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Old 04-09-2006, 16:08   #1
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Crew Wanted for Norfolk to BVI

Hi,
I am looking for a couple of sailors who have some blue water experience to help me deliver my 43' Voyage catamaran to the BVI. We will be departing Norfolk the first week of November. You will be responsible for your travel plans all other expenses will be covered. If you are interested you can send me an email with your experience.
thanks,
Dave
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Old 04-09-2006, 16:18   #2
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Please clarify. Is getting home from BVI a covered expense?

If so, please review my qualifications at http://www.stateham.com/skippergeorge/

George
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Old 04-09-2006, 16:40   #3
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I should have been more specific. You are responsible for your travel expenses. To Norfolk and from the Tortola.
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Old 04-09-2006, 18:32   #4
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No thanks.

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Old 07-09-2006, 09:36   #5
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Dave,

It will be pretty hard to find *qualified* crew if you don't at least pay their way as far as travel goes.

Most delivery captains charge $299-$350 per day, and the owner gets to pay for all meals and the operation of the boat, as well as air travel.

Even someone who has very little experience would probably not sign up to help you move your boat and then have to PAY for that experience.

Just a little inside tip from someone who once lived in Dover.

You're rich enough to own an expensive boat - why can't you spring for your crew's airfare?

Respectfully,

Sean


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I should have been more specific. You are responsible for your travel expenses. To Norfolk and from the Tortola.
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Old 07-09-2006, 10:07   #6
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Because too many people think that what they have is so desireable that people WILL pay for the experience.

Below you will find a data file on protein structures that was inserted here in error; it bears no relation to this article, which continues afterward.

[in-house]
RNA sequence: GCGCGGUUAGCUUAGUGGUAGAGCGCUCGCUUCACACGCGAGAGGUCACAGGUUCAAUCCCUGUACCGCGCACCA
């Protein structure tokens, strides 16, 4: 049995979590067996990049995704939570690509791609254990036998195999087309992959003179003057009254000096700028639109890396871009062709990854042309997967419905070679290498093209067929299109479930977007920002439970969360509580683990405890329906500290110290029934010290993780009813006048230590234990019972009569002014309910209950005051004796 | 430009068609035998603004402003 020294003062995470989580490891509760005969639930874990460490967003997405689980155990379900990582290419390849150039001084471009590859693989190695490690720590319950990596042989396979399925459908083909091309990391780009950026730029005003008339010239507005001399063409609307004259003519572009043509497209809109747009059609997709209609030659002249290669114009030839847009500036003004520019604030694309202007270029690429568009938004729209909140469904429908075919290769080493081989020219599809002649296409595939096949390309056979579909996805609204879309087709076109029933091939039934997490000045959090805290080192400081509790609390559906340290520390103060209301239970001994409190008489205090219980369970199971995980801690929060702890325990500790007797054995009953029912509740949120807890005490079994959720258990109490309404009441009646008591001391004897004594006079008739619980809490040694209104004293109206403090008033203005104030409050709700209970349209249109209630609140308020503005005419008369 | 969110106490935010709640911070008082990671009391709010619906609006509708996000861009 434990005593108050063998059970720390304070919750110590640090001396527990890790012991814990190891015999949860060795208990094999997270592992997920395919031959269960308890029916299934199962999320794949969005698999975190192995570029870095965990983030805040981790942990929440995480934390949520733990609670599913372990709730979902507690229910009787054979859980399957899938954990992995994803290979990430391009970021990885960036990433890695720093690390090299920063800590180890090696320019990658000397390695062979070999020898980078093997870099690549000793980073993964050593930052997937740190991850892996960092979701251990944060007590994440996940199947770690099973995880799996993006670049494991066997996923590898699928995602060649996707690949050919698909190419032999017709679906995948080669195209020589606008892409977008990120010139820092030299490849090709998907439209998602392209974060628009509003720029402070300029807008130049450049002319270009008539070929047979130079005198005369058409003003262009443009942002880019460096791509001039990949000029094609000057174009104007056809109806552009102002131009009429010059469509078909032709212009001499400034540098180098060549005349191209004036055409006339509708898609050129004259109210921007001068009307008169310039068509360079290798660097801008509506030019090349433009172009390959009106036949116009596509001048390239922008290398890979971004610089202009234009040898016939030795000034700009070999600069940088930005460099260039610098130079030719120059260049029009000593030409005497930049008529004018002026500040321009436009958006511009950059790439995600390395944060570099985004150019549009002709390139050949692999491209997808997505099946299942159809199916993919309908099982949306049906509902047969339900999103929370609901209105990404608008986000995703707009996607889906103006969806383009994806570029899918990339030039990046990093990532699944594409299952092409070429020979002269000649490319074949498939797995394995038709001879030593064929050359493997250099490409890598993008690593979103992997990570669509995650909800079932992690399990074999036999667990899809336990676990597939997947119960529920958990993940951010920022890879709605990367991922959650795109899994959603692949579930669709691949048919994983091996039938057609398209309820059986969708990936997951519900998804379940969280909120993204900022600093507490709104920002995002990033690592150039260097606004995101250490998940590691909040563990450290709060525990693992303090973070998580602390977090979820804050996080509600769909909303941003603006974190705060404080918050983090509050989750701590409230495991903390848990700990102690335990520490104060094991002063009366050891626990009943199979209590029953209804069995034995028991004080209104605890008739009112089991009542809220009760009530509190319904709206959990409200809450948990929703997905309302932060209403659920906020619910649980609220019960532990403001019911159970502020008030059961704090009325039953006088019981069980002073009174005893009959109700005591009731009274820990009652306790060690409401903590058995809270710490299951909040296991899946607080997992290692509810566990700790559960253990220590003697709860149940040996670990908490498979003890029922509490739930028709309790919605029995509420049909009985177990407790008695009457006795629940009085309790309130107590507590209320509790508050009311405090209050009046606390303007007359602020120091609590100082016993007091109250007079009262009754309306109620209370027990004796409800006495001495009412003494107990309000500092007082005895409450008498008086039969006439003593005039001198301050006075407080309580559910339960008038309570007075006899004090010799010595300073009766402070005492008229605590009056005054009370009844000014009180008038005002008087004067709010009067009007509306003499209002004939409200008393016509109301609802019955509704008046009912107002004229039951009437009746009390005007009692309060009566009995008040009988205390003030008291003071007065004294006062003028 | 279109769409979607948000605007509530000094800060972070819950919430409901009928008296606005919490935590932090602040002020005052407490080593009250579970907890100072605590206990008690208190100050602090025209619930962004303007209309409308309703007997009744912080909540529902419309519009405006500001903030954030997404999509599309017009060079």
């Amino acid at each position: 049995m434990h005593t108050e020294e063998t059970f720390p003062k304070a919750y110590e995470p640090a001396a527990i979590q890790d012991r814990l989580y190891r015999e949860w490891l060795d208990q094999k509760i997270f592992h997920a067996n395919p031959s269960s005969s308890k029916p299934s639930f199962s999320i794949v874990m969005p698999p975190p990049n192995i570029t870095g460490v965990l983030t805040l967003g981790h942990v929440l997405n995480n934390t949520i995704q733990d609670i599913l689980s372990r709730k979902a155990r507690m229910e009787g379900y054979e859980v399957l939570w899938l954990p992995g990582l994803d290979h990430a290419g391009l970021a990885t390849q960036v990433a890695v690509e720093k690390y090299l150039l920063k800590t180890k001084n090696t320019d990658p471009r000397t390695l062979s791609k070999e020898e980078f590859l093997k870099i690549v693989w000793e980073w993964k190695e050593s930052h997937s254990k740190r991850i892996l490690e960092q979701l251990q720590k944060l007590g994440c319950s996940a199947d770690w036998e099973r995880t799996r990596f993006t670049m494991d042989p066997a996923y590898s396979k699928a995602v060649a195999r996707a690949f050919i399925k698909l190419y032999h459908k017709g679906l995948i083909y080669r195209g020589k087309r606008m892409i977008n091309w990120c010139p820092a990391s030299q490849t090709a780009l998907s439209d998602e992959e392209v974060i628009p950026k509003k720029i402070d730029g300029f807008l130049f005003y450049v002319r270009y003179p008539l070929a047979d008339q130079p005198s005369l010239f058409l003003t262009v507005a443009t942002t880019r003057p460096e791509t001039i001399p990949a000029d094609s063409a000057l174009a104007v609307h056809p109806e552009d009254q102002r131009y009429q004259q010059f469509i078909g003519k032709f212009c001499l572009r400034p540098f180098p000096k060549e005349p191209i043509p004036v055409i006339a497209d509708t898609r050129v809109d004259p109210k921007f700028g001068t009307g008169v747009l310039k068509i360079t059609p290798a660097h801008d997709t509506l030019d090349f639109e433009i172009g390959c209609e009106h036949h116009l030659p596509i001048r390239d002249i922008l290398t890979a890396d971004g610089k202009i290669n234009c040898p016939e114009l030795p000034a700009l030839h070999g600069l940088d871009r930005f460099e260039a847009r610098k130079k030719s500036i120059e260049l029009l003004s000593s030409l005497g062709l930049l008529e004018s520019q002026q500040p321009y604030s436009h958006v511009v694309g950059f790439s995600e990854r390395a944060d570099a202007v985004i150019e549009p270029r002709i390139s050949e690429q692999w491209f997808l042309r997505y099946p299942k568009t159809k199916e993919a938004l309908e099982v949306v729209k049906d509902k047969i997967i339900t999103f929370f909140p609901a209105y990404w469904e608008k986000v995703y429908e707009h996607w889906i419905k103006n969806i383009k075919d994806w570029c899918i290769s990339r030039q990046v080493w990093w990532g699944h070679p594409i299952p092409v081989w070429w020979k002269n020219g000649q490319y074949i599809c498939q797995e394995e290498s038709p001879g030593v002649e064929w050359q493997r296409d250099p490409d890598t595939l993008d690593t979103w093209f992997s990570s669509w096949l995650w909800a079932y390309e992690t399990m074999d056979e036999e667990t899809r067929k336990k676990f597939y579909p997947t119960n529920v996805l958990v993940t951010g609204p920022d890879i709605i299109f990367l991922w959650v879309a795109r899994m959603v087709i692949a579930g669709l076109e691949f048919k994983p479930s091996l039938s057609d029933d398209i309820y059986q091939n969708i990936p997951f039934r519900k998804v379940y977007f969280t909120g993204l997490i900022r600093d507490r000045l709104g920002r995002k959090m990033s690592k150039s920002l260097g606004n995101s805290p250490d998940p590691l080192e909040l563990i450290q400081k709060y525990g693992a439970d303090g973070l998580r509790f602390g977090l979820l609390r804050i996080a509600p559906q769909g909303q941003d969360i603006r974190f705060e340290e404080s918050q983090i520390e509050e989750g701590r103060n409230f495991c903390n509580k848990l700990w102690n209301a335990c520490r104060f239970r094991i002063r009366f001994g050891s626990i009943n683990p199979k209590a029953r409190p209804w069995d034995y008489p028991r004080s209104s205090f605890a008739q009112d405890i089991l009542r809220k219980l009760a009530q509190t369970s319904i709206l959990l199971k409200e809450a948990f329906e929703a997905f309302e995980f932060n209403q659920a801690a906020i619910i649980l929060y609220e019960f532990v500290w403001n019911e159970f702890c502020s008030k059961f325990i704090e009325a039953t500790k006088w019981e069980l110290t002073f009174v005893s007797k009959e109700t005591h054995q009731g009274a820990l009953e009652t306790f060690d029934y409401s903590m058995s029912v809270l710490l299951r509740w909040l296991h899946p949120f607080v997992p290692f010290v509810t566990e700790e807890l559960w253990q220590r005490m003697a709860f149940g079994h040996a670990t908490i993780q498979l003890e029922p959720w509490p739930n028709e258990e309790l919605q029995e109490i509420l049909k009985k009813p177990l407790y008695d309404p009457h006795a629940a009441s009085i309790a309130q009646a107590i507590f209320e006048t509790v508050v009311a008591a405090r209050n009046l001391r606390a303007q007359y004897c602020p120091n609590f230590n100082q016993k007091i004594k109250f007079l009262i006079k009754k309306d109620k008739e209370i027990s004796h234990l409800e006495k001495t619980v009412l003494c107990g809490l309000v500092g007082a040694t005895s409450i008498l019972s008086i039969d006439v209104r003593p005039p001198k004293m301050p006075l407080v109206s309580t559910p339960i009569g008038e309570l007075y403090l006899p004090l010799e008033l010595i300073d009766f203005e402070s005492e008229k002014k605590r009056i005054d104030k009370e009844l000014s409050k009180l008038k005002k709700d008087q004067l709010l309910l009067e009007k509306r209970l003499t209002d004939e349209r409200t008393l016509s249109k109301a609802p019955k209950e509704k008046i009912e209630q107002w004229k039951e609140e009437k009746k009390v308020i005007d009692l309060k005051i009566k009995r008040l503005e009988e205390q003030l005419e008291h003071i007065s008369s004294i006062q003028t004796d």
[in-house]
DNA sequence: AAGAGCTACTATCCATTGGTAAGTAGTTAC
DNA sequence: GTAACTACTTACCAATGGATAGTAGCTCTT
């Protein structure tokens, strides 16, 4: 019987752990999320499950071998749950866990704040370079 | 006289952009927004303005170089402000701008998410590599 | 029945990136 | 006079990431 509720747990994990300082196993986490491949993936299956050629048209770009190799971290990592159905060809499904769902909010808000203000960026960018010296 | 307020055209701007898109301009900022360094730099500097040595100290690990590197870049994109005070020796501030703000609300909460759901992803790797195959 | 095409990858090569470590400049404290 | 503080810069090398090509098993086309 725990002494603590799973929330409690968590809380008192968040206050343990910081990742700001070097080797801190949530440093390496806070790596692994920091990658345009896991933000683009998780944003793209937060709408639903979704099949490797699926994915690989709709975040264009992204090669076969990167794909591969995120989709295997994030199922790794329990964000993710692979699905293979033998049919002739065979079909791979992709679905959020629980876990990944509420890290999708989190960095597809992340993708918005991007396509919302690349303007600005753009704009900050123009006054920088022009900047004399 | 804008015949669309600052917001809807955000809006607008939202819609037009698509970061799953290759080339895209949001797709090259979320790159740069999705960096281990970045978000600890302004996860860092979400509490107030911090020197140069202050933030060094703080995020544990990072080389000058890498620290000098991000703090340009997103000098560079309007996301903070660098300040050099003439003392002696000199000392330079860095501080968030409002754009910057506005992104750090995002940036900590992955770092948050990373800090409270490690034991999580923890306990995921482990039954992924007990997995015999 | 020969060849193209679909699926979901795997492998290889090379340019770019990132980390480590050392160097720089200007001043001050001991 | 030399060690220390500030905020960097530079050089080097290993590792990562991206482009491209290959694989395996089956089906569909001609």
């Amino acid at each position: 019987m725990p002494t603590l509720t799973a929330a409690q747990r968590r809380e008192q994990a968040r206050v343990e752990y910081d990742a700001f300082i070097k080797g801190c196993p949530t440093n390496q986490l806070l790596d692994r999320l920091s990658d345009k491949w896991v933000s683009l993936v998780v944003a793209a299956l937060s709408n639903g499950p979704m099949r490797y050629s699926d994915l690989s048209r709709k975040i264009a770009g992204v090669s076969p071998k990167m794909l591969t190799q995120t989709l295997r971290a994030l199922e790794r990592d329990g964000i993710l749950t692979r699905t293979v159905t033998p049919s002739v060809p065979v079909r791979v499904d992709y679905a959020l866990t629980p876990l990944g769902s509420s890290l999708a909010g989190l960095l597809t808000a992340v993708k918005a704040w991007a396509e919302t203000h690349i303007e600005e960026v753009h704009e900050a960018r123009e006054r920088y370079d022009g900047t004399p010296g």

Swan has a deal where they get some paid (I believe) captains to deliever big Swans from the NE to the Carib each fall. For crew, you have PAYING grunts (with varying levels of experience... usually little to none) who get to tell their buds how they delivered a big Swan to the Carib. These boats probably are too big to singlehand so these paying grunts DO actually help out... standing watches and so forth. For some it gives them a taste of big yachts and some have ordered one based on the experience... a good deal for Swan I'd say. It's a big repsonsibility for the captains going offshore with newbies... but they do it every Fall now in a "flotilla" of big Swans.

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Old 07-09-2006, 10:13   #7
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Sean, I suspect he hopes to find a couple of folks who would appreciate a free trip to BVI where they could knock about a bit where it is warm until they get another ride. There are some of those folks out there. I've mest some who were pretty good crew, and many I woldn't want on my boat. I wish him well.

Dave, remember that some of the sailors who want to "do the Caribbean" actually want to do you.

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Old 07-09-2006, 12:36   #8
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Could be. I found the Swan flotilla interesting. I suppose there are some folks out there. Maybe he could put up flyers at the University of New Hampshire. It's in the next town over from him.

Still, it would be a heck of a passage for him having to stay awake and/or trust some inexperienced crew to take watch while he tries to get a wink of sleep. Hope I wasn't too harsh sounding for him. Now that I read back, it looks like it may have come out like that.

But... his boat is no cheapo. For a couple hundred bucks in airfare, he could have a more qualified person really help him out.
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Old 07-09-2006, 12:46   #9
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Sean, wouldn't paying for airfare (i.e. "compensation" of any kind) make the casual crew into formally paid crew under the Jones Act and liability laws?

It's one thing to share a ride, quite another once money changes hands.

And you never know...there must be decent sailors out there who'd rather pay their own airfare than charter a boat for a short vacation.
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Old 07-09-2006, 14:30   #10
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Sean,
Why is it that you assume that we are so rich, we actually sold our house pulled the kids out of school and bought a boat to take them cruising for a year. We are on a fixed budget and trying to keep our expenses down. We have received numerous requests about the trip so you are dead wrong. I realize how much a paid captain gets, since I am a Captain and have done several deliveries myself. So thanks for you insight.